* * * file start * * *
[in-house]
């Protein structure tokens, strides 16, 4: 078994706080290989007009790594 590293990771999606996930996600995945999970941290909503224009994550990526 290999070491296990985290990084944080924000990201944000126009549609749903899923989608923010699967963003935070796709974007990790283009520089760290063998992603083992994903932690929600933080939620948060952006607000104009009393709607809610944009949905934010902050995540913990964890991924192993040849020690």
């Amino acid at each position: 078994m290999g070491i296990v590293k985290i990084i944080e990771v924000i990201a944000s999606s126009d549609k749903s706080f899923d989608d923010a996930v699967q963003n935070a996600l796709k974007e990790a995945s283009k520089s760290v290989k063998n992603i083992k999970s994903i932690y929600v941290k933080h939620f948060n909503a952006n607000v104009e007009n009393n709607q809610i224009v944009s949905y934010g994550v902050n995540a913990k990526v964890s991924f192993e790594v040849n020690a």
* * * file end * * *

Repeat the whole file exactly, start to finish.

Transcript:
[in-house]
């Protein structure tokens, strides 16, 4: 078994706080290989007009790594 590293990771999606996930996600995945999970941290909503224009994550990526 290999070491296990985290990084944080924000990201944000126009549609749903899923989608923010699967963003935070796709974007990790283009520089760290063998992603083992994903932690929600933080939620948060952006607000104009009393709607809610944009949905934010902050995540913990964890991924192993040849020690």
């Amino acid at each position: 078994m290999g070491i296990v590293k985290i990084i944080e990771v924000i990201a944000s999606s126009d549609k749903s706080f899923d989608d923010a996930v699967q963003n935070a996600l796709k974007e990790a995945s283009k520089s760290v290989k063998n992603i083992k999970s994903i932690y929600v941290k933080h939620f948060n909503a952006n607000v104009e007009n009393n709607q809610i224009v944009s949905y934010g994550v902050n995540a913990k990526v964890s991924f192993e790594v040849n020690a």